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Weekend Recs: Avatar: The Last Airbender

Happy Friday, Wildcats! Falvey Library is delivering you another semester of Weekend Recs, a blog dedicated to filling you in on what to read, listen to, and watch over the weekend. Annie, a graduate assistant from the Communication department, scours the internet, peruses the news, and digs through book stacks to find new, relevant, and thought-provoking content that will challenge you and prepare you for the upcoming week. 

Photo by Viacom International Inc. on Wikimedia Commons

With the release of the live-action Netflix Original adaptation a few weeks ago, it’s safe to say that the Avatar: The Last Airbender (ATLA) fandom is having a resurgence. Originally airing on Nickelodeon in 2005, ATLA has become a highly acclaimed cult classic (or, at this point, just a classic). Although its status as an anime is debatable—I’d personally say that it’s more of a gateway show to actual anime—the show has been credited as introducing a new audience of American children to anime. The series has also been praised for capturing intense emotional and political themes in a show made for children—though it’s definitely a show that is enjoyable at all ages.

If you have 10 minutes…and haven’t seen the Netflix Original yet, read this review. It’s largely received mixed reviews, though they do skew positive. In my opinion, while the casting is amazing (and it’s overall 10x better than the 2010 live action movie), the pacing and some of the characterizations were a bit off.

If you have 15 minutes…and like the original, read this New York Times essay about ATLA and its de-centering of whiteness.

Photo courtesy of Nickelodeon

If you have 25 minutes…and want read some academic work on ATLA, read “The Blending of Bending: How We Engage with the World of Avatar: The Last Airbender through Memes,” available online through Falvey. Inspired by ATLA memes during the pandemic, this article does a deep dive into ATLA, its fandom, and its memes.

If you have 1 hour and 32 minutes…and are a fan of Prince Zuko’s character arc, watch this deep dive video essay on his character’s psychology.

If you have 7 hours and 17 minutes…and haven’t already watched it, watch the first season of the live action series. It might not be perfect (or surpass the original), but it does have some bright spots—it’s visually stunning, the effects are great, including the bending, and Dallas James Liu really stands out as Prince Zuko.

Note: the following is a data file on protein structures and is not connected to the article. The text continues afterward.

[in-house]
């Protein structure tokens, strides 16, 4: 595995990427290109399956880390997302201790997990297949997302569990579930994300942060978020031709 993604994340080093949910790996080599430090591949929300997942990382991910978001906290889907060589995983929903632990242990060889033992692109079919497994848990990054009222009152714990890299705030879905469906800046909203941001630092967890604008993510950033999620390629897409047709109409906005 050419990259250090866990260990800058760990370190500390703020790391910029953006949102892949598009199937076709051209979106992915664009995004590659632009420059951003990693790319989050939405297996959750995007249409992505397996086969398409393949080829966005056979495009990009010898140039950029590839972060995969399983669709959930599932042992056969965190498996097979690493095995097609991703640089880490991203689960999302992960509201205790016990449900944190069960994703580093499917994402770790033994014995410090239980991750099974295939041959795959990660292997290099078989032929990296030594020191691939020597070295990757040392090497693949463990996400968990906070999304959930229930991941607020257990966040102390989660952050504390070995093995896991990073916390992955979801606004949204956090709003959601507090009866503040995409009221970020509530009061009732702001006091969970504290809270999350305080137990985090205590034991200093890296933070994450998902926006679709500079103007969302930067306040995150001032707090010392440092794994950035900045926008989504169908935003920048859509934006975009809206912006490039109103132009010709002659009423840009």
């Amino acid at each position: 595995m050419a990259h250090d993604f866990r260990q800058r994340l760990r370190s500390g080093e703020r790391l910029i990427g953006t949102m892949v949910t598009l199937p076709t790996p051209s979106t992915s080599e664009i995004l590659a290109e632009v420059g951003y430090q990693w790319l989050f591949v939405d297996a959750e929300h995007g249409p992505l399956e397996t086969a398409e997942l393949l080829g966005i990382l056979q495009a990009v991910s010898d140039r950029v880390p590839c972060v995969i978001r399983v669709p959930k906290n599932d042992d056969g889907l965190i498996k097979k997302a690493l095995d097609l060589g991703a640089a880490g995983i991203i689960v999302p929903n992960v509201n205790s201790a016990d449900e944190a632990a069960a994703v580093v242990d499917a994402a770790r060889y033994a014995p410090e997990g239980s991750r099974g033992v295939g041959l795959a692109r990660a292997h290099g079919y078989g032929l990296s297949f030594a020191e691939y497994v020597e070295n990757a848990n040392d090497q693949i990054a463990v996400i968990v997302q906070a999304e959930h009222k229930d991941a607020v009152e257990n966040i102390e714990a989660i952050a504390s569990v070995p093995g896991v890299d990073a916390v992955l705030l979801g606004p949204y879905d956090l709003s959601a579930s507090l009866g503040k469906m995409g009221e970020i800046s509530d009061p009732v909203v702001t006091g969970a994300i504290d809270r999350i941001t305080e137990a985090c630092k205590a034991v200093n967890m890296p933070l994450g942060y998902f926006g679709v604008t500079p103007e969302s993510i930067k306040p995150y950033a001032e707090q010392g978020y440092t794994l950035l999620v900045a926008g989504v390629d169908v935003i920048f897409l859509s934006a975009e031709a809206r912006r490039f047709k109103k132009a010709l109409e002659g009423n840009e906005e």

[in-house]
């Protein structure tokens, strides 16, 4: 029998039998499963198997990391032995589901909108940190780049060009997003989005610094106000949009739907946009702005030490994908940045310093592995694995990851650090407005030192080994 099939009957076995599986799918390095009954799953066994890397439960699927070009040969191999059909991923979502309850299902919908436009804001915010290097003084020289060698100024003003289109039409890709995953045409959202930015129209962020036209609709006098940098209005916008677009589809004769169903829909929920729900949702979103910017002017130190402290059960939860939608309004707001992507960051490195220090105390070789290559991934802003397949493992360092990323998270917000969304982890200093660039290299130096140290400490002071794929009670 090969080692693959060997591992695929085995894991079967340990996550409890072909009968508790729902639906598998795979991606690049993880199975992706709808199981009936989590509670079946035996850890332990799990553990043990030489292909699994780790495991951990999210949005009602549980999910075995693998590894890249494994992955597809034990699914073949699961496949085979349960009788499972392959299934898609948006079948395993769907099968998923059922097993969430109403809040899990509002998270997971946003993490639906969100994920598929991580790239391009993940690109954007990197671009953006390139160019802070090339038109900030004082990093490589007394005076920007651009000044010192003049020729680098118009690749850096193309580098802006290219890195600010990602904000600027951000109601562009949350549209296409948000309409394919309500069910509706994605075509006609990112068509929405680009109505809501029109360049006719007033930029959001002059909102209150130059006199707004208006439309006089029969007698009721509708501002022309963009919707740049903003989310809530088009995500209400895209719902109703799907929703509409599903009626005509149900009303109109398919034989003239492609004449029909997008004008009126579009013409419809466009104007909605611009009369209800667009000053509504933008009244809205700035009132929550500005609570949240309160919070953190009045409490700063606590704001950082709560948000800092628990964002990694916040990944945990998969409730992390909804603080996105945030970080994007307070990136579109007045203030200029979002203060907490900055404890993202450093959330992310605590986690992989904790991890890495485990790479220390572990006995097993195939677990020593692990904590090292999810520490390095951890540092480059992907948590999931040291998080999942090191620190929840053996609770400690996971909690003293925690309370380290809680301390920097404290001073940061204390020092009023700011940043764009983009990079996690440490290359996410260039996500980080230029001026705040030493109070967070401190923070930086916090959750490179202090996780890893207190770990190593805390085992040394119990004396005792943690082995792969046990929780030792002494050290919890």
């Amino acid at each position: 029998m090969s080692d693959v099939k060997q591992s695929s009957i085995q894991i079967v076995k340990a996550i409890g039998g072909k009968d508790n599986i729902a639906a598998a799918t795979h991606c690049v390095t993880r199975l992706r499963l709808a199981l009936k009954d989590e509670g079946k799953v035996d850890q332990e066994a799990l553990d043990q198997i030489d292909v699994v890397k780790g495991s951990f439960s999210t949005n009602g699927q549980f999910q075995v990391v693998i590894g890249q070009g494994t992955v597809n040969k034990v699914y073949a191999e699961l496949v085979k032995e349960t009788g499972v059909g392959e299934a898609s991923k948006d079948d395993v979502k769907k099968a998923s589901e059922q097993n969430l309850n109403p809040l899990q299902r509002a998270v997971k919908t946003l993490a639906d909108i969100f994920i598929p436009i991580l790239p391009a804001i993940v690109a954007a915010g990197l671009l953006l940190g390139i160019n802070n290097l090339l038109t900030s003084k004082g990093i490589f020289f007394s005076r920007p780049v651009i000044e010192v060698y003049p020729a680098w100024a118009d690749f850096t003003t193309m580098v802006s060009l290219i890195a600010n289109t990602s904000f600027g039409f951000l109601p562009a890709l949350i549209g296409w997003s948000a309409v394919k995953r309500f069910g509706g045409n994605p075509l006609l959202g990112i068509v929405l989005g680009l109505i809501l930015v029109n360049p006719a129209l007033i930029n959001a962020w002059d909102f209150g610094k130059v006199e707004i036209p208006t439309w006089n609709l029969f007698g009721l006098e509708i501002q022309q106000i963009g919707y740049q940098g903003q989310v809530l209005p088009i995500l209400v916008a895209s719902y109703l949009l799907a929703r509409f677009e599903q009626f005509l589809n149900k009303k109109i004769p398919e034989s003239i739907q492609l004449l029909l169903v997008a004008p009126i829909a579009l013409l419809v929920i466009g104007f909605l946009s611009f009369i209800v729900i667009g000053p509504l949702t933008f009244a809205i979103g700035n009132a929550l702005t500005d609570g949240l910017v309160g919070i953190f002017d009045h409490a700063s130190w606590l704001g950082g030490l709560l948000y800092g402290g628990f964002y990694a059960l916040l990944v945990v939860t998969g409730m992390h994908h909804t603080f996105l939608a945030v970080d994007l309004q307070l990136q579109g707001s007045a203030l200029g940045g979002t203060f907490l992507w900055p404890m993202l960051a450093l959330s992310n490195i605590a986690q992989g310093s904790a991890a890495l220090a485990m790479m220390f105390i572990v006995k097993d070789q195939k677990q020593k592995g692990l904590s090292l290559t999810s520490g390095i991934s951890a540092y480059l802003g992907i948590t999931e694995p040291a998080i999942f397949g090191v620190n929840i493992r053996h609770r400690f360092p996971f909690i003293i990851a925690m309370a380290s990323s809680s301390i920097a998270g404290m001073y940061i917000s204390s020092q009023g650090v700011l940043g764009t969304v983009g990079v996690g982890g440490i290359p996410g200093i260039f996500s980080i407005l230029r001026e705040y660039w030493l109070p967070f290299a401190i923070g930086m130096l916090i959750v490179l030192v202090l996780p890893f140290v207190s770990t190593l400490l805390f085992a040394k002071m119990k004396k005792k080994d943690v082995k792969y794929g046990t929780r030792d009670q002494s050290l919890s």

Bonus: it almost goes without saying, but if you want to watch (or re-watch) arguably one of the best “children’s” shows of all time, watch the original animated series, also available on Netflix. If you don’t believe me, look at its glowing scores on Rotten Tomatoes.

If you have a free weekend…and want to explore more ATLA lore, read the books in the Avatar Kyoshi duology—The Rise of Kyoshi and The Shadow of Kyoshi—available online through Falvey.

Annie Stockmal is a second-year graduate student in the Communication Department and Graduate Assistant in Falvey Library.

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Peek at the Week: November 20


In Ferris Bueller’s Day Off, Ferris Bueller said, “Life moves pretty fast. If you don’t stop and look around once in a while, you could miss it.”

Happy Monday, Wildcats! With the semester flying by, Thanksgiving break will begin in just a few days. While everyone’s plans for Thanksgiving might not look the same, I hope everyone will be able to enjoy some time with your family, with your friends, and with anyone else that you care about. Life flies by us pretty quick, but it’s important to slow down and cherish the little things, the good moments that make us smile or laugh or take a breath of relief.

So, even if you’re working on projects, studying for an exam, or cooking for a large group of people, enjoy some down time and recharge your mental battery.


Monday, November 20

Mindfulness Monday | 1-1:30 p.m. | Multifaith Prayer Room, St. Rita’s Hall | Virtual Option | ACS-Approved | Free & Open to Villanova Students, Faculty, & Staff

The Learners’ Studio/Center for Speaking and Presentation | 4-9 p.m. | Room 301 | Free


As you likely know, two major holidays, Thanksgiving on Nov. 23 and Black Friday on Nov. 24, are coming up this week. Here are some other holidays to brighten up your week:

Photo by Jingxi Lau on Unsplash

Today, Nov. 20, is the beginning of National Book Week. With Thanksgiving Break coming up this week, it’s the perfect time to crack open a book and read (and don’t worry if you don’t have one, Falvey’s got plenty of options). After reading for class throughout the semester, sometimes it’s nice to remind ourselves what it’s like to read something actually enjoyable. After spending most of the semester reading for my thesis, I might re-read Leigh Bardugo’s Six of Crows duology to enjoy some leisure time.